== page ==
$ ray exec cluster.yaml --port-forward=8899 'source ~/anaconda3/bin/activate tensorflow_p36 && jupyter notebook --port=8899'

Note

For Kubernetes clusters, the port-forward option cannot be used while executing a command. To port forward and run a command you need to call ray exec twice separately.

Running Ray scripts on the cluster (ray submit)

You can also use ray submit to execute Python scripts on clusters. This will rsync the designated file onto the cluster and execute it with the given arguments. See the documentation for ray submit.

# Run a Python script in a detached tmux session
$ ray submit cluster.yaml --tmux --start --stop tune_experiment.py

Attaching to a running cluster (ray attach)

You can use ray attach to attach to an interactive screen session on the cluster. See the documentation for ray attach or run ray attach --help.

# Open a screen on the cluster
$ ray attach cluster.yaml

# Open a screen on a new cluster called 'session-1'
$ ray attach cluster.yaml --start --cluster-name=session-1

# Attach to tmux session on cluster (creates a new one if none available)
$ ray attach cluster.yaml --tmux

Synchronizing files from the cluster (ray rsync-up/down)

To download or upload files to the cluster head node, use ray rsync_down or ray rsync_up:

$ ray rsync_down cluster.yaml '/path/on/cluster' '/local/path'
$ ray rsync_up cluster.yaml '/local/path' '/path/on/cluster'

Monitoring cluster status (ray dashboard/monitor)

The ray also comes with an online dashboard. The dashboard is accessible via HTTP on the head node (by default it listens on localhost:8265). You can also use the built-in ray dashboard to do this automatically.

$ ray dashboard cluster.yaml

You can monitor cluster usage and auto-scaling status by tailing the autoscaling logs in /tmp/ray/session_*/logs/monitor*.

$ ray monitor cluster.yaml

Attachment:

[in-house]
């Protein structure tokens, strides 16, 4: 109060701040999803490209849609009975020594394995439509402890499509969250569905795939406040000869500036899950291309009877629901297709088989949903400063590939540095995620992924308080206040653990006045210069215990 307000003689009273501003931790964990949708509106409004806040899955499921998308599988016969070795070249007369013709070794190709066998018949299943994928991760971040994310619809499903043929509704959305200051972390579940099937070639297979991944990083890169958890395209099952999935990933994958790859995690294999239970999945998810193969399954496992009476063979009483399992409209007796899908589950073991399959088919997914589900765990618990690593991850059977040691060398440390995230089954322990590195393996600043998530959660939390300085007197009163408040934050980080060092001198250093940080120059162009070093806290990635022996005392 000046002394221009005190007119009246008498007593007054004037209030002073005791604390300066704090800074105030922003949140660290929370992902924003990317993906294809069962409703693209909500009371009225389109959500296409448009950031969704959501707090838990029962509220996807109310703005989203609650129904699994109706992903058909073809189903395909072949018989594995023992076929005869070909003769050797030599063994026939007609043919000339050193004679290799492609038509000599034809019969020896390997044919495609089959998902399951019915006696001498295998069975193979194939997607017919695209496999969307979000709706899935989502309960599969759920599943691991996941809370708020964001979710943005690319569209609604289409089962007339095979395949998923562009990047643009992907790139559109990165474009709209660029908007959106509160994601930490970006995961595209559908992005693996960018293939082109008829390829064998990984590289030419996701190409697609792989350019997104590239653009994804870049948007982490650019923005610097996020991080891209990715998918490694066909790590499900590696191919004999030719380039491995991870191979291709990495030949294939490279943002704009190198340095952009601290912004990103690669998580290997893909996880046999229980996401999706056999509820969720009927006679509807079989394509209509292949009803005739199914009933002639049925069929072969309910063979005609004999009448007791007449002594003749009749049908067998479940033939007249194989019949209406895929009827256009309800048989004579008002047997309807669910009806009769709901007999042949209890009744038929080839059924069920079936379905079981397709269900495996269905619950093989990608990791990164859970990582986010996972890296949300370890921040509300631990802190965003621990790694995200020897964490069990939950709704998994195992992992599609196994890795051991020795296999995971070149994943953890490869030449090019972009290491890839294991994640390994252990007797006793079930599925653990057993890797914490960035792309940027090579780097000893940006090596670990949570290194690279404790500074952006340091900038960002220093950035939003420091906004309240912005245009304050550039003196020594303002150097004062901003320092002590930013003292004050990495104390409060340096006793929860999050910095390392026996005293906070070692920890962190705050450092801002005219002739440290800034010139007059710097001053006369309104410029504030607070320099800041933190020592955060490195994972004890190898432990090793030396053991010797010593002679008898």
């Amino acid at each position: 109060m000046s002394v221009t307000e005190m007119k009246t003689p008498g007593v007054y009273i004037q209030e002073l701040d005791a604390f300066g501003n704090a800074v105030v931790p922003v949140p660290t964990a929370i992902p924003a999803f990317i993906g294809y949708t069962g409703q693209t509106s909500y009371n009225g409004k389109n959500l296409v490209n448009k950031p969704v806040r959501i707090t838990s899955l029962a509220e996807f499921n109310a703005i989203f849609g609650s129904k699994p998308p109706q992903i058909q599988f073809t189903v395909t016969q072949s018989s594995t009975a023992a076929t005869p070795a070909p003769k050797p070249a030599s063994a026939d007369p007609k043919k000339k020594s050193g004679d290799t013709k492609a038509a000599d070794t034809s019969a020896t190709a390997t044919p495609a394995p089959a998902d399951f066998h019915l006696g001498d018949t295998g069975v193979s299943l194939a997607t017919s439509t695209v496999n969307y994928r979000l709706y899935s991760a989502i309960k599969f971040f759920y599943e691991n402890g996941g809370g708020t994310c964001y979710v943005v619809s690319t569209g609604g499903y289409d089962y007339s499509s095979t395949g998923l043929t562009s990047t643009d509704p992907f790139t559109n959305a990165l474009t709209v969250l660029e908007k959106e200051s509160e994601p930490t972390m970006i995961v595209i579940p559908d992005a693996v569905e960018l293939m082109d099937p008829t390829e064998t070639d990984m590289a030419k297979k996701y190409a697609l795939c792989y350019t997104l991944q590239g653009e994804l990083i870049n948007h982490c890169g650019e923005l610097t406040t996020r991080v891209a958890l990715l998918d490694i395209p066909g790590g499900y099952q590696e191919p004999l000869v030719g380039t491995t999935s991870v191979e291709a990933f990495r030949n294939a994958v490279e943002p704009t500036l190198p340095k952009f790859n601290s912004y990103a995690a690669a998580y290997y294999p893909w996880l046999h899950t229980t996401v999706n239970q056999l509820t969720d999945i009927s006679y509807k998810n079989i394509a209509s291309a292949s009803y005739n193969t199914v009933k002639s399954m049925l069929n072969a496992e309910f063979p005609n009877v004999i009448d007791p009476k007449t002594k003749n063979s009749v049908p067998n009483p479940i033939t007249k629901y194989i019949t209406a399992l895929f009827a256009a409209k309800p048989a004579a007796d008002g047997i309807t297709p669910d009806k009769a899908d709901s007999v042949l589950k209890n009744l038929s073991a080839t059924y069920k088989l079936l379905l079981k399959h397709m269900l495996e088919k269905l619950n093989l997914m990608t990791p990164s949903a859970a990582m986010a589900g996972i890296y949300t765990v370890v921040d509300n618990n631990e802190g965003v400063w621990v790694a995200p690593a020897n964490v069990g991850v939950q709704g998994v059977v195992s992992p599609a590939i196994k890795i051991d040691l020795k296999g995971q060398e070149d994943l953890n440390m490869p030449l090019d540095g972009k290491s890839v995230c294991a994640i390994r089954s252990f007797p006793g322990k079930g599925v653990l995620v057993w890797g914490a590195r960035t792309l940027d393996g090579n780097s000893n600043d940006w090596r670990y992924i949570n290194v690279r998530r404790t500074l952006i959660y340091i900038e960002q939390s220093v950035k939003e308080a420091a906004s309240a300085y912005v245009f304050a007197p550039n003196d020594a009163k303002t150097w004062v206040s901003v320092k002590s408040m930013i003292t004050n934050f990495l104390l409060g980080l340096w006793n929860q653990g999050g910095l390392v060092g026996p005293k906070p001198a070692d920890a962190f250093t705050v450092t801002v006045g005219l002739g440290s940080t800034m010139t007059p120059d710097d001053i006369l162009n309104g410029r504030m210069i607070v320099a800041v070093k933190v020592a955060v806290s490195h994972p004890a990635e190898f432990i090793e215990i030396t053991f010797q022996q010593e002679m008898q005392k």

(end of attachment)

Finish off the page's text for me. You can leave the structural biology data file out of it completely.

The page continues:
The Ray autoscaler also reports per-node status in the form of instance tags. In your cloud provider console, you can click on a Node, go the the “Tags” pane, and add the ray-node-status tag as a column. This lets you see per-node statuses at a glance:

../_images/autoscaler-status.png

Common Workflow: Syncing git branches

A common use case is syncing a particular local git branch to all workers of the cluster. However, if you just put a git checkout <branch> in the setup commands, the autoscaler won’t know when to rerun the command to pull in updates. There is a nice workaround for this by including the git SHA in the input (the hash of the file will change if the branch is updated):

file_mounts: {
    "/tmp/current_branch_sha": "/path/to/local/repo/.git/refs/heads/<YOUR_BRANCH_NAME>",
}

setup_commands:
    - test -e <REPO_NAME> || git clone https://github.com/<REPO_ORG>/<REPO_NAME>.git
    - cd <REPO_NAME> && git fetch && git checkout `cat /tmp/current_branch_sha`

This tells ray up to sync the current git branch SHA from your personal computer to a temporary file on the cluster (assuming you’ve pushed the branch head already). Then, the setup commands read that file to figure out which SHA they should checkout on the nodes. Note that each command runs in its own session. The final workflow to update the cluster then becomes just this:

  1. Make local changes to a git branch

  2. Commit the changes with git commit and git push

  3. Update files on your Ray cluster with ray up

Autoscaling

The Ray Cluster Launcher will automatically enable a load-based autoscaler. When cluster resource usage exceeds a configurable threshold (80% by default), new nodes will be launched up the specified max_workers limit (in the cluster config). When nodes are idle for more than a timeout, they will be removed, down to the min_workers limit. The head node is never removed.

The default idle timeout is 5 minutes, which can be set in the cluster config. This is to prevent excessive node churn which could impact performance and increase costs (in AWS / GCP there is a minimum billing charge of 1 minute per instance, after which usage is billed by the second).